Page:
Purely Functional

Just for fun, a few days ago I wrote a minimax AI algorithm in Scheme. This was mainly a way to become more familiar with writing in Scheme, and so I wrote it from scratch. I had written pieces of Scheme a year ago but wanted to write something more practical. Writing in a functional language is fun because it pushes you to see problems from a new perspective. (For those unfamiliar with the concept, of the code I wrote there are no variable assignments, for loops, while loops, or C-like arrays). Also, when finished, I was able to format the code nicely.

To use this algorithm, you can provide definitions for create_new_table,get_open_spaces,place_at_position, and is_winning, and that will be all you need. This zip file contains the complete program and an example game implementation.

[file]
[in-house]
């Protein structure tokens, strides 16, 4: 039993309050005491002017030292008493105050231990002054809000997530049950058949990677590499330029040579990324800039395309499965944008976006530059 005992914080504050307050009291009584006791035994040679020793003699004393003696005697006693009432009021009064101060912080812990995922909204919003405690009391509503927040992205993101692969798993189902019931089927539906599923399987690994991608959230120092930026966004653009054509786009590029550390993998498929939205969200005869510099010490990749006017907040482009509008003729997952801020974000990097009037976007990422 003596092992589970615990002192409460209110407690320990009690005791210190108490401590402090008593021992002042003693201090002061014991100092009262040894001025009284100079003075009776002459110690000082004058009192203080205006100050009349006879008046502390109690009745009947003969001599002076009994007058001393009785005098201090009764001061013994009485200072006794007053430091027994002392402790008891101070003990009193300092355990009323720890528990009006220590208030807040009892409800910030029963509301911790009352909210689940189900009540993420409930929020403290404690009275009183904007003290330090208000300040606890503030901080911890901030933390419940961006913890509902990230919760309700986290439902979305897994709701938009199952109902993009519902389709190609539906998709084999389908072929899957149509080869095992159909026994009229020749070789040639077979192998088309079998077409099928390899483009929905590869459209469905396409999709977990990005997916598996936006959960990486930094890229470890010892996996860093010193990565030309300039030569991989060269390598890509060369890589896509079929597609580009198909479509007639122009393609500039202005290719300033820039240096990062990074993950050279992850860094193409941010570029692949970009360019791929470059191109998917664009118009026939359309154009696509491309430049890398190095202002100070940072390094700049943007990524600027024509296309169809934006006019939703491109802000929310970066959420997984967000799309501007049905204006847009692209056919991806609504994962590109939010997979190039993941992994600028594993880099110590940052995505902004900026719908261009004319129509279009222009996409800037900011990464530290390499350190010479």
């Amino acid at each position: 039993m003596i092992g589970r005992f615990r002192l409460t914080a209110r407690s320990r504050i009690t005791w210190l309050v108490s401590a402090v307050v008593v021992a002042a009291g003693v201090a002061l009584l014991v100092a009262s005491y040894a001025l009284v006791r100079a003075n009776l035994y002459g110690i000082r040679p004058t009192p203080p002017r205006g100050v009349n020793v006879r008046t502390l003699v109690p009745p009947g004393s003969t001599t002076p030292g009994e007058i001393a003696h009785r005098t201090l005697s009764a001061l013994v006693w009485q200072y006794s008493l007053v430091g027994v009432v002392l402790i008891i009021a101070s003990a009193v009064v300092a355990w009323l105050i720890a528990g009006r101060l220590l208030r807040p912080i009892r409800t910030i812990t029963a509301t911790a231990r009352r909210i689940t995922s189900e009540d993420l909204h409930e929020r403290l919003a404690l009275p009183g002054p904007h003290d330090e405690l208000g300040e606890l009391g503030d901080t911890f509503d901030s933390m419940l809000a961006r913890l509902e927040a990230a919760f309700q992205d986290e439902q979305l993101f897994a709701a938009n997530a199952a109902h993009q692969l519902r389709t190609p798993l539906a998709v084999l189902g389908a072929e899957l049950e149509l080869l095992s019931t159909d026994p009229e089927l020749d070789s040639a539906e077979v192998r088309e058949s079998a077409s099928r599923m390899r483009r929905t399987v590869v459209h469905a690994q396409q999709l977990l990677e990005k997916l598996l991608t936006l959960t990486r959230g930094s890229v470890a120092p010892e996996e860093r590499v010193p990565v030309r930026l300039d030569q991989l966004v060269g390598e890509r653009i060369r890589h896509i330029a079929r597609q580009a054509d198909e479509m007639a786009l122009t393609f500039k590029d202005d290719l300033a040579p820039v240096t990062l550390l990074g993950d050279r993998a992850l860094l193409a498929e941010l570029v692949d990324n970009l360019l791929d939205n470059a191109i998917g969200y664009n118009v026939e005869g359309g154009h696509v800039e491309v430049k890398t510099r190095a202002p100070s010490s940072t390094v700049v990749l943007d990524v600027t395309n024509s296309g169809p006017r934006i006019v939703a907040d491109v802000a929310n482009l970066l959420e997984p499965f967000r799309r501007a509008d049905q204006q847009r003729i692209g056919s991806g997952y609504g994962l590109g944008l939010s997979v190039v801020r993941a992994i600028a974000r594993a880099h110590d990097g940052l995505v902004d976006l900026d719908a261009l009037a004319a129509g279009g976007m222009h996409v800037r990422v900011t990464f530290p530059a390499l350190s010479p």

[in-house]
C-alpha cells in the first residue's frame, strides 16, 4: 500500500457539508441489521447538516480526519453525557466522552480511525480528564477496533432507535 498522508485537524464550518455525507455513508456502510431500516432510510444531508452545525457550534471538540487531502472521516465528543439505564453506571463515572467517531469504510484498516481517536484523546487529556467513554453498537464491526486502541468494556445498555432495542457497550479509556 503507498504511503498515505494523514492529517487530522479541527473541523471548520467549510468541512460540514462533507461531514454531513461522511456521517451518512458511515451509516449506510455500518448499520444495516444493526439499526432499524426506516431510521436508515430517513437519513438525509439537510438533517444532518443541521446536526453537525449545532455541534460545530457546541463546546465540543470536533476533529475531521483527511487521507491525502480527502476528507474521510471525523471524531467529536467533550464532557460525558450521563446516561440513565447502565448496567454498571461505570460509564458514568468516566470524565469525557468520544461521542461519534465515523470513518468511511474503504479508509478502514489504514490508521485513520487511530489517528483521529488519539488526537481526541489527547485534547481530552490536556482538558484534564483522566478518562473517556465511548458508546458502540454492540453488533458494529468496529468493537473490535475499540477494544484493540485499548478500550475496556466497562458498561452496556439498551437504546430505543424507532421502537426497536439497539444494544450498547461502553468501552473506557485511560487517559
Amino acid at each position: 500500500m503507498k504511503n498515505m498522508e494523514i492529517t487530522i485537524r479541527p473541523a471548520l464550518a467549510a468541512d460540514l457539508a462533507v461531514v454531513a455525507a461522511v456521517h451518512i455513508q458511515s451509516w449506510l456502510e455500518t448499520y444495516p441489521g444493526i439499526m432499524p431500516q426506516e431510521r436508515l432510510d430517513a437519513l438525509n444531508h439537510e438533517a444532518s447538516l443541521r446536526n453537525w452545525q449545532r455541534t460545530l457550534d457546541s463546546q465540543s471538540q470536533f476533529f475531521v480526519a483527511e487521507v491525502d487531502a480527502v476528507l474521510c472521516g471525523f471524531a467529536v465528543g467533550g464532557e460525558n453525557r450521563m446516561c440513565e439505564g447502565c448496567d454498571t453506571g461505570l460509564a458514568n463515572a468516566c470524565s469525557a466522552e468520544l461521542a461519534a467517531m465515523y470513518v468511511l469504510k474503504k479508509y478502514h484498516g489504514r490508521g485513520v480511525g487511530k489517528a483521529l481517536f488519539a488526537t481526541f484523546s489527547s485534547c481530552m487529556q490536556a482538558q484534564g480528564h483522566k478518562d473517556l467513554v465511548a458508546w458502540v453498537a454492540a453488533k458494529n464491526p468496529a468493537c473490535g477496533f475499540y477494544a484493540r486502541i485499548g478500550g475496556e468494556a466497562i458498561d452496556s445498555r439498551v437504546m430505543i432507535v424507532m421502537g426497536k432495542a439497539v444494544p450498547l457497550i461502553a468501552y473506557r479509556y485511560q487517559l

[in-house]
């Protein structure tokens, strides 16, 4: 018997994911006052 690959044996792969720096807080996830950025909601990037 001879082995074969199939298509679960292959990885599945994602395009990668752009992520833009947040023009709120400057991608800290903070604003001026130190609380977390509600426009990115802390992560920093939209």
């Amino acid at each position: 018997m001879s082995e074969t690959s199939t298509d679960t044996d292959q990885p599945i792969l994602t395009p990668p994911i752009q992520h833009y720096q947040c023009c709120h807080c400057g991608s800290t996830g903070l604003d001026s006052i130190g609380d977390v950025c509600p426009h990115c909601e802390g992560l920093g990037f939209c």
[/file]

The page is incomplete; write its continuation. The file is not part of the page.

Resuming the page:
If I get tired of S-expression syntax, JavaScript is actually a good language for functional programming. It has the ability to do concisely express things like function() { call_something(); return function(){ do_something(); } }(); or function adder(x) { return function(y) {print('!'); return x+y}; } f = adder(1); f(1);. In fact, it did not take very much work for all of the The Little Schemer examples to be written in JavaScript; see Douglas Crockford's page and this. Python's lambda, on the other hand, is intentionally limited to containing one expression, and there not seem to be any convenient way to create an anonymous inner function with scope.